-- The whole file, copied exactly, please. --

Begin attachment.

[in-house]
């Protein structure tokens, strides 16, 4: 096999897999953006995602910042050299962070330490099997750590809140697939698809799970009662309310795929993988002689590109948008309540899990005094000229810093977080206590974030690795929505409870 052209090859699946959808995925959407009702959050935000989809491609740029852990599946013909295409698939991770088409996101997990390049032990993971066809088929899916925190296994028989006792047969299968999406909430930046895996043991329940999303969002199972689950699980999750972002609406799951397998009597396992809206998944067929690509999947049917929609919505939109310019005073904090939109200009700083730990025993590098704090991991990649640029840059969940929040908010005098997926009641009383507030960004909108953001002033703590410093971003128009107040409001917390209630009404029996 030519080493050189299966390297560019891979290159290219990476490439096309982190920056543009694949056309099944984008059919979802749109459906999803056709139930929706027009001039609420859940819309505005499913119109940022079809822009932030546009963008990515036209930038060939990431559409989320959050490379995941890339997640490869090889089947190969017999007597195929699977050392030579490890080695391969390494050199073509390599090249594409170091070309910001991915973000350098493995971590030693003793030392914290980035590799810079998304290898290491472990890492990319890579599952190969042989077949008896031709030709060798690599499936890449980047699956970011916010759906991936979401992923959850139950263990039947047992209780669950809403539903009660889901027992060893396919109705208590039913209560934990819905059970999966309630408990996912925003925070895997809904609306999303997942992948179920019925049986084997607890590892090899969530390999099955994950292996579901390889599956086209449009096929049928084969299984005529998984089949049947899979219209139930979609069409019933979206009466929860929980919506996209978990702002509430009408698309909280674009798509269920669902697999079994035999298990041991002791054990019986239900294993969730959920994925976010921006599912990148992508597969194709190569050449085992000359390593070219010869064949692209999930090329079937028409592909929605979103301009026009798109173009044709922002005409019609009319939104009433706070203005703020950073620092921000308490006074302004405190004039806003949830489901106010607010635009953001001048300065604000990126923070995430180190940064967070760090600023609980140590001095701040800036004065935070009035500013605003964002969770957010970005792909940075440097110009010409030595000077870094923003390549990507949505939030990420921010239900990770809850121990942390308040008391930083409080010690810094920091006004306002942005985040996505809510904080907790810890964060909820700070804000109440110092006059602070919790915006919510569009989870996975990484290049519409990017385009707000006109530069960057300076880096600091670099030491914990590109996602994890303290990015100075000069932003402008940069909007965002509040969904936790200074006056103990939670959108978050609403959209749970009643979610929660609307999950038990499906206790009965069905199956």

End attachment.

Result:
[in-house]
């Protein structure tokens, strides 16, 4: 096999897999953006995602910042050299962070330490099997750590809140697939698809799970009662309310795929993988002689590109948008309540899990005094000229810093977080206590974030690795929505409870 052209090859699946959808995925959407009702959050935000989809491609740029852990599946013909295409698939991770088409996101997990390049032990993971066809088929899916925190296994028989006792047969299968999406909430930046895996043991329940999303969002199972689950699980999750972002609406799951397998009597396992809206998944067929690509999947049917929609919505939109310019005073904090939109200009700083730990025993590098704090991991990649640029840059969940929040908010005098997926009641009383507030960004909108953001002033703590410093971003128009107040409001917390209630009404029996 030519080493050189299966390297560019891979290159290219990476490439096309982190920056543009694949056309099944984008059919979802749109459906999803056709139930929706027009001039609420859940819309505005499913119109940022079809822009932030546009963008990515036209930038060939990431559409989320959050490379995941890339997640490869090889089947190969017999007597195929699977050392030579490890080695391969390494050199073509390599090249594409170091070309910001991915973000350098493995971590030693003793030392914290980035590799810079998304290898290491472990890492990319890579599952190969042989077949008896031709030709060798690599499936890449980047699956970011916010759906991936979401992923959850139950263990039947047992209780669950809403539903009660889901027992060893396919109705208590039913209560934990819905059970999966309630408990996912925003925070895997809904609306999303997942992948179920019925049986084997607890590892090899969530390999099955994950292996579901390889599956086209449009096929049928084969299984005529998984089949049947899979219209139930979609069409019933979206009466929860929980919506996209978990702002509430009408698309909280674009798509269920669902697999079994035999298990041991002791054990019986239900294993969730959920994925976010921006599912990148992508597969194709190569050449085992000359390593070219010869064949692209999930090329079937028409592909929605979103301009026009798109173009044709922002005409019609009319939104009433706070203005703020950073620092921000308490006074302004405190004039806003949830489901106010607010635009953001001048300065604000990126923070995430180190940064967070760090600023609980140590001095701040800036004065935070009035500013605003964002969770957010970005792909940075440097110009010409030595000077870094923003390549990507949505939030990420921010239900990770809850121990942390308040008391930083409080010690810094920091006004306002942005985040996505809510904080907790810890964060909820700070804000109440110092006059602070919790915006919510569009989870996975990484290049519409990017385009707000006109530069960057300076880096600091670099030491914990590109996602994890303290990015100075000069932003402008940069909007965002509040969904936790200074006056103990939670959108978050609403959209749970009643979610929660609307999950038990499906206790009965069905199956």